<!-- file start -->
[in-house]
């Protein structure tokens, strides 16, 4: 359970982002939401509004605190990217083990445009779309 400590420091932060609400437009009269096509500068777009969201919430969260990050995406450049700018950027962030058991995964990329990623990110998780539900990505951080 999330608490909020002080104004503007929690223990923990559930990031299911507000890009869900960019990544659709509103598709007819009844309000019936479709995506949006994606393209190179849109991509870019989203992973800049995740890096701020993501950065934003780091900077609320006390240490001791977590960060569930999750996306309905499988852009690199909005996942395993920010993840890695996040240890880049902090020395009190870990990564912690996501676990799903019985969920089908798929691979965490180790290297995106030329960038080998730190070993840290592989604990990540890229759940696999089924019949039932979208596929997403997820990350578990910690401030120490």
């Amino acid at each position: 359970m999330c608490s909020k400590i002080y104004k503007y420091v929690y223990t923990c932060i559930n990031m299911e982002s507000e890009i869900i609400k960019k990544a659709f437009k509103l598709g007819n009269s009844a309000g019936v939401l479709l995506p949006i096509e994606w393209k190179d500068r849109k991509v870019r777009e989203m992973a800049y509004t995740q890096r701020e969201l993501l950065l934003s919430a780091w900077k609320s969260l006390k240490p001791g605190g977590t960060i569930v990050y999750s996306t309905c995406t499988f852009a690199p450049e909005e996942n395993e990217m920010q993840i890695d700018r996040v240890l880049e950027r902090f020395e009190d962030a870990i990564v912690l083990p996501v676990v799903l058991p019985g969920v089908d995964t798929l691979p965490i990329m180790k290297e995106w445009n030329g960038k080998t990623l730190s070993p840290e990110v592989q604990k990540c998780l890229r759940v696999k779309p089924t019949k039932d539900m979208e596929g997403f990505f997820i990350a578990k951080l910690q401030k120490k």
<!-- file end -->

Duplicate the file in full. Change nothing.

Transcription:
[in-house]
């Protein structure tokens, strides 16, 4: 359970982002939401509004605190990217083990445009779309 400590420091932060609400437009009269096509500068777009969201919430969260990050995406450049700018950027962030058991995964990329990623990110998780539900990505951080 999330608490909020002080104004503007929690223990923990559930990031299911507000890009869900960019990544659709509103598709007819009844309000019936479709995506949006994606393209190179849109991509870019989203992973800049995740890096701020993501950065934003780091900077609320006390240490001791977590960060569930999750996306309905499988852009690199909005996942395993920010993840890695996040240890880049902090020395009190870990990564912690996501676990799903019985969920089908798929691979965490180790290297995106030329960038080998730190070993840290592989604990990540890229759940696999089924019949039932979208596929997403997820990350578990910690401030120490």
């Amino acid at each position: 359970m999330c608490s909020k400590i002080y104004k503007y420091v929690y223990t923990c932060i559930n990031m299911e982002s507000e890009i869900i609400k960019k990544a659709f437009k509103l598709g007819n009269s009844a309000g019936v939401l479709l995506p949006i096509e994606w393209k190179d500068r849109k991509v870019r777009e989203m992973a800049y509004t995740q890096r701020e969201l993501l950065l934003s919430a780091w900077k609320s969260l006390k240490p001791g605190g977590t960060i569930v990050y999750s996306t309905c995406t499988f852009a690199p450049e909005e996942n395993e990217m920010q993840i890695d700018r996040v240890l880049e950027r902090f020395e009190d962030a870990i990564v912690l083990p996501v676990v799903l058991p019985g969920v089908d995964t798929l691979p965490i990329m180790k290297e995106w445009n030329g960038k080998t990623l730190s070993p840290e990110v592989q604990k990540c998780l890229r759940v696999k779309p089924t019949k039932d539900m979208e596929g997403f990505f997820i990350a578990k951080l910690q401030k120490k």